To determine whether defects in mucosal immunity were associated with invasive disease caused by a mucosal pathogen, Streptococcus pneumoniae, levels of salivary immunoglobulins and nonspecific immune factors were compared in subjects with human immunodeficiency virus type 1 (HIV-1) infection and in HIV-1-seronegative subjects with and without pneumococcal bacteremia. The IgA2 subclass may be of particular importance because S. pneumoniae produces IgA1 protease, which cleaves IgA1 but not IgA2. Levels (37-56 μg/mL) and proportions (11%-17%) of IgA2 were similar among groups. Serotype-specific capsular salivary 19A was present in a minority of patients with acute bacteremia. Levels of lactoferrin were increased with bacteremia. Neither selective mucosal IgA2 deficiency nor impaired nonspecific upper respiratory mucosal responses were associated with invasive pneumococcal disease during HIV-1 infection; thus, other defects in mucosal cellular responses and systemic immunity may predispose HIV-1-infected patients to invasive pneumococcal disease.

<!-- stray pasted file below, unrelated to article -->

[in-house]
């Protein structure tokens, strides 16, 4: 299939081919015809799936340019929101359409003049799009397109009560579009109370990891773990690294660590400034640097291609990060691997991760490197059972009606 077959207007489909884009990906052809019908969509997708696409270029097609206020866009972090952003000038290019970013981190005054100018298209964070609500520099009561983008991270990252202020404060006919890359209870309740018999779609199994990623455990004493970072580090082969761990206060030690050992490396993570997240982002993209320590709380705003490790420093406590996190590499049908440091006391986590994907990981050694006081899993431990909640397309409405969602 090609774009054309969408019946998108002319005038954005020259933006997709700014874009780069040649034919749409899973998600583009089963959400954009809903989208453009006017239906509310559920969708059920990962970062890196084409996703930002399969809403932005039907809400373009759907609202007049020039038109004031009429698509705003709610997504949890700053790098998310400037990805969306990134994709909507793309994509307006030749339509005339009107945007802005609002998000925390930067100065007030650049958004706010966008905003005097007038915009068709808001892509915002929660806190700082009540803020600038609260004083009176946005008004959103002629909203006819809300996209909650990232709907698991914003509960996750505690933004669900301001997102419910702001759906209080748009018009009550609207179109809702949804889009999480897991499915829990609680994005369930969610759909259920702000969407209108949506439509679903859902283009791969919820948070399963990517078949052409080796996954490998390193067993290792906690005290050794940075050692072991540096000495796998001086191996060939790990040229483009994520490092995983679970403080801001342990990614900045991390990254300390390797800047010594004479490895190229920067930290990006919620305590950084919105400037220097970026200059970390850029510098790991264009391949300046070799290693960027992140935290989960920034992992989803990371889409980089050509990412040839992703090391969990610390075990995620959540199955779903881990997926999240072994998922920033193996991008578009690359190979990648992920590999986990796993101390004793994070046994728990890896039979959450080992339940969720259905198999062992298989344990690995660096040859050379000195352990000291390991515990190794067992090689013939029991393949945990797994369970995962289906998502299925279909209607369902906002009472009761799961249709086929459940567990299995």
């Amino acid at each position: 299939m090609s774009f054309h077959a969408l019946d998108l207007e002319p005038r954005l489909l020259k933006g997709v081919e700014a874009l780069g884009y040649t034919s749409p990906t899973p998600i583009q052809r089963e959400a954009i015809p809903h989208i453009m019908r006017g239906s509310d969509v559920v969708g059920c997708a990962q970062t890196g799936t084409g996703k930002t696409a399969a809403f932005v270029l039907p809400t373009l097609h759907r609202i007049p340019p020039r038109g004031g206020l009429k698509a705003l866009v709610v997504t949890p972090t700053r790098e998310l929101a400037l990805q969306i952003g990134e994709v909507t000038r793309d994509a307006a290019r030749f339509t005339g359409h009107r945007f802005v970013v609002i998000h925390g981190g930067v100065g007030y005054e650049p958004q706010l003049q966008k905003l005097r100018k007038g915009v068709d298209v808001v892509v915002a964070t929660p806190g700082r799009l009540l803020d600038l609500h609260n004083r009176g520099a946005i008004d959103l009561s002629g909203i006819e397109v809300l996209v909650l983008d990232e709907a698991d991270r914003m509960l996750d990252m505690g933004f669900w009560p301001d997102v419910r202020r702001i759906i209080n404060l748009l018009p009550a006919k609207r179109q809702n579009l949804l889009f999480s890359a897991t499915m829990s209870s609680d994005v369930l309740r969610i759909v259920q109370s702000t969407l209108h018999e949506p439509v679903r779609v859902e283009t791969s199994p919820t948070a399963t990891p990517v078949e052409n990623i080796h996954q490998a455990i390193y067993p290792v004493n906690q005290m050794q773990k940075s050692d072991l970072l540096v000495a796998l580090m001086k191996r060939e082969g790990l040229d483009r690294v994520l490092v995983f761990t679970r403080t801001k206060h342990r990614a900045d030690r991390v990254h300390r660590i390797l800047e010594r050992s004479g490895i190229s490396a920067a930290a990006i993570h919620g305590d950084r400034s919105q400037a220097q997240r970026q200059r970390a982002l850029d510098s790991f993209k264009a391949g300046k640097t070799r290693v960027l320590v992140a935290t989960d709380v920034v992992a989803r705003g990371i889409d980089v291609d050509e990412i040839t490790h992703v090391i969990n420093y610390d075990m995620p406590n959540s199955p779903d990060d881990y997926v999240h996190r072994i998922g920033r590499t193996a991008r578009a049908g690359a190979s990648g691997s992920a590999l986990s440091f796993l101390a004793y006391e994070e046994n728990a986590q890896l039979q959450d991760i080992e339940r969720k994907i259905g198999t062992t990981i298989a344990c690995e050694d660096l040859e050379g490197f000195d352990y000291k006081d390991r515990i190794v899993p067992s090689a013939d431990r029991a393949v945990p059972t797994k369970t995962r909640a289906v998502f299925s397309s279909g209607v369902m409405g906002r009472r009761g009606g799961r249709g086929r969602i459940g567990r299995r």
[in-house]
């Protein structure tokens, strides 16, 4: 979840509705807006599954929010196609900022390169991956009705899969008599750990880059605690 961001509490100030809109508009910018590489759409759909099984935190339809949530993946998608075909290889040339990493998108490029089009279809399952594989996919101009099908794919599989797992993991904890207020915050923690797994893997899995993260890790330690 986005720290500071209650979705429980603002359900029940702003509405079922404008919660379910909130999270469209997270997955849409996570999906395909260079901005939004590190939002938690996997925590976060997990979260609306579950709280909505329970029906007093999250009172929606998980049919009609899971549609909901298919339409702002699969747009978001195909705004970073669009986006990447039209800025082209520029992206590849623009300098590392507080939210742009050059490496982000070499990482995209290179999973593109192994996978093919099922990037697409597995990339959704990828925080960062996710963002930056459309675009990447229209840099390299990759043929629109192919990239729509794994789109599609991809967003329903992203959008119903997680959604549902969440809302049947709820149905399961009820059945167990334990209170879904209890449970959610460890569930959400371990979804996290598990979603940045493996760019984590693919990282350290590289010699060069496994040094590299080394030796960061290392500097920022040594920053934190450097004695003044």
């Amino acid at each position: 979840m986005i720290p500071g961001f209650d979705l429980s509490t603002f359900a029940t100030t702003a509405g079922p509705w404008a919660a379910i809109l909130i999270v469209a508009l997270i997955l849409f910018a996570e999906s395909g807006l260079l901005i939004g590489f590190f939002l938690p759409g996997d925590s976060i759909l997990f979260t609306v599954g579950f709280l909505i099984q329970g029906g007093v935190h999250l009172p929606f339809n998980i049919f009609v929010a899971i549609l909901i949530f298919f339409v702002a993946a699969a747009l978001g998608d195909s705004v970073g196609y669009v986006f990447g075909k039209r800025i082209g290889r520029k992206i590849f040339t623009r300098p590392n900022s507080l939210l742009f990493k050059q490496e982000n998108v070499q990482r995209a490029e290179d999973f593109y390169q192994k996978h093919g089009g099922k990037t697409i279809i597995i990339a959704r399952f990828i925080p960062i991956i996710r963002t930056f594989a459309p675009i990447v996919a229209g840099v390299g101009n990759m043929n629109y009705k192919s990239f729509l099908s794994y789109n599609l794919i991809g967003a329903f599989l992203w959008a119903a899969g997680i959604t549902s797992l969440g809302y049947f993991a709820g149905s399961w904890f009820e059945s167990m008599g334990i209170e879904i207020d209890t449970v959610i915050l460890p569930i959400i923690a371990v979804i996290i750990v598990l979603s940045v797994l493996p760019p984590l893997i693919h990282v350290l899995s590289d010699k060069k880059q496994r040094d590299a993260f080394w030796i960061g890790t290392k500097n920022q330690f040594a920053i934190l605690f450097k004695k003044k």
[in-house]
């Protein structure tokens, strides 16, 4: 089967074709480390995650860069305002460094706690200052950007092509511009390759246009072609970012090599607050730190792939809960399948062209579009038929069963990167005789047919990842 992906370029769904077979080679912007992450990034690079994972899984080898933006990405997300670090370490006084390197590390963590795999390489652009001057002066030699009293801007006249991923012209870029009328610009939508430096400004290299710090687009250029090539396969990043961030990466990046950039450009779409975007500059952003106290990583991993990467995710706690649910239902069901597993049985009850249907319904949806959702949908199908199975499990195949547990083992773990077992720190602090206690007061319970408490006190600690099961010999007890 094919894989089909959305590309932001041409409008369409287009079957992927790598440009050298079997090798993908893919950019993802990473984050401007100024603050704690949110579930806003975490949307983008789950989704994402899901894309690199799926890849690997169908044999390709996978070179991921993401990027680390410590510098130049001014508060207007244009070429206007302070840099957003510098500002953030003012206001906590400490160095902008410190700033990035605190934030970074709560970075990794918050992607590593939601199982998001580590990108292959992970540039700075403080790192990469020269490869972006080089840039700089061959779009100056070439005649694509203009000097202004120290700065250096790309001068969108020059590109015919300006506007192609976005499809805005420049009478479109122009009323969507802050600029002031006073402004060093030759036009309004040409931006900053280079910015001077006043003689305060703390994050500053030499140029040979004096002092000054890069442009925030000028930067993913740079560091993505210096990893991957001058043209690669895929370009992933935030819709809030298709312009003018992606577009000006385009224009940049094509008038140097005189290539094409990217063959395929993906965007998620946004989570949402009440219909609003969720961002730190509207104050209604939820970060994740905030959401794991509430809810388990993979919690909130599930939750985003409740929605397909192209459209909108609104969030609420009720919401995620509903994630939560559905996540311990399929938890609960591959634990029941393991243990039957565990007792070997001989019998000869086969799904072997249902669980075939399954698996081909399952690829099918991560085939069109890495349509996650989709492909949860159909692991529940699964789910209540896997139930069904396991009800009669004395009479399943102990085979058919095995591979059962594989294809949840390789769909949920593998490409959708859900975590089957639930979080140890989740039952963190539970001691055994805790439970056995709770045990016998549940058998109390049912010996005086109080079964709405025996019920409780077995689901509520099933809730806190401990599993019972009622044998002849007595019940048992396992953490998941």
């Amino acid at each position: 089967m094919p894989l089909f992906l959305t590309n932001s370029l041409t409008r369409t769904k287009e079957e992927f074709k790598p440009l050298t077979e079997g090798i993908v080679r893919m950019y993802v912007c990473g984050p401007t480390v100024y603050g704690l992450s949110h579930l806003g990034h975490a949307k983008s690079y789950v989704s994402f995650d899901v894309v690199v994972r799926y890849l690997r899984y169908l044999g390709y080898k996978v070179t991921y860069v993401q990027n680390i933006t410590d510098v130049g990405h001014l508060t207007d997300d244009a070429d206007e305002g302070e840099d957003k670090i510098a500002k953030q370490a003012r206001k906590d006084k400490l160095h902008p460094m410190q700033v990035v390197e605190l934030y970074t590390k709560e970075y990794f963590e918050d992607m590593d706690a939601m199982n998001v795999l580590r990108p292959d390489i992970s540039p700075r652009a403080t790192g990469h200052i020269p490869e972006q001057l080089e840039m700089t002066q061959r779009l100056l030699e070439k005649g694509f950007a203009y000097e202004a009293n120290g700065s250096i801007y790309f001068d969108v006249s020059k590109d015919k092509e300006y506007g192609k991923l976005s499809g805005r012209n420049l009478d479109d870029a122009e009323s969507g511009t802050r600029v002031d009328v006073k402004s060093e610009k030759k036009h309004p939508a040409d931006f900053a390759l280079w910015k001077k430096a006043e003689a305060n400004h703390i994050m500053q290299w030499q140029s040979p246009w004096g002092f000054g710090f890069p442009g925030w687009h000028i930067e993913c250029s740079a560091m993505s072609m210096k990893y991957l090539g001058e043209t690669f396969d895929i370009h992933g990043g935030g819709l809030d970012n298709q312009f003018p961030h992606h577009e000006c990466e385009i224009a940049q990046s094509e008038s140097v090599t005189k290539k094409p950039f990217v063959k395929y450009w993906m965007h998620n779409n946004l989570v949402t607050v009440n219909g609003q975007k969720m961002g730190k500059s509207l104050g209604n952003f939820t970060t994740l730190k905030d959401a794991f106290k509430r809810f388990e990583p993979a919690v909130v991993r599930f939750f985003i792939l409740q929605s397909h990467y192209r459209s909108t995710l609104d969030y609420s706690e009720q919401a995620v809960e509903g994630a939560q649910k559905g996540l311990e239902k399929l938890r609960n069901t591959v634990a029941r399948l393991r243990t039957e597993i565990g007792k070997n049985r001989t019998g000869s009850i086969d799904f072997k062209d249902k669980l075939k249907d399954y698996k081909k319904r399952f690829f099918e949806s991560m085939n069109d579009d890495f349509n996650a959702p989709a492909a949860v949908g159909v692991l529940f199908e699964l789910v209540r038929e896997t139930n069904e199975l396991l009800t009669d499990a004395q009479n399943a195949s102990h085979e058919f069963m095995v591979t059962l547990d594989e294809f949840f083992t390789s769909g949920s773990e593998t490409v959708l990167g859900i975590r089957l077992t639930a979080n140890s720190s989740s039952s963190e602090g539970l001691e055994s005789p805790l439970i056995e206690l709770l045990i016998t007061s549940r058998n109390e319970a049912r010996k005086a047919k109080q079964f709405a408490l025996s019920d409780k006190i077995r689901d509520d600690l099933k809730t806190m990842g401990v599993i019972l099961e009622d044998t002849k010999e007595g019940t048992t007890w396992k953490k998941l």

Bibliographical noteFunding Information:
Received 23 January 1995; revised 30 March 1995. Presented in part: 34th Interscience Conference on Antimicrobial Agents and Chemotherapy, Orlando, Florida, 4 October 1994. Written informed consent was obtained from each subject for protocols approved by the University of California at San Francisco and San Francisco General Hospital and the Minneapolis VA Medical Center. Financial support: National Institutes of Health (AI-31373, DE-42600), Department ofVeterans Affairs Research Service, and Minnesota Medical Foundation. Reprints or correspondence: Dr. Edward N. Janoff, VA Medical Center, Infectious Disease Section (151), One Veterans Dr., Minneapolis, MN 55417.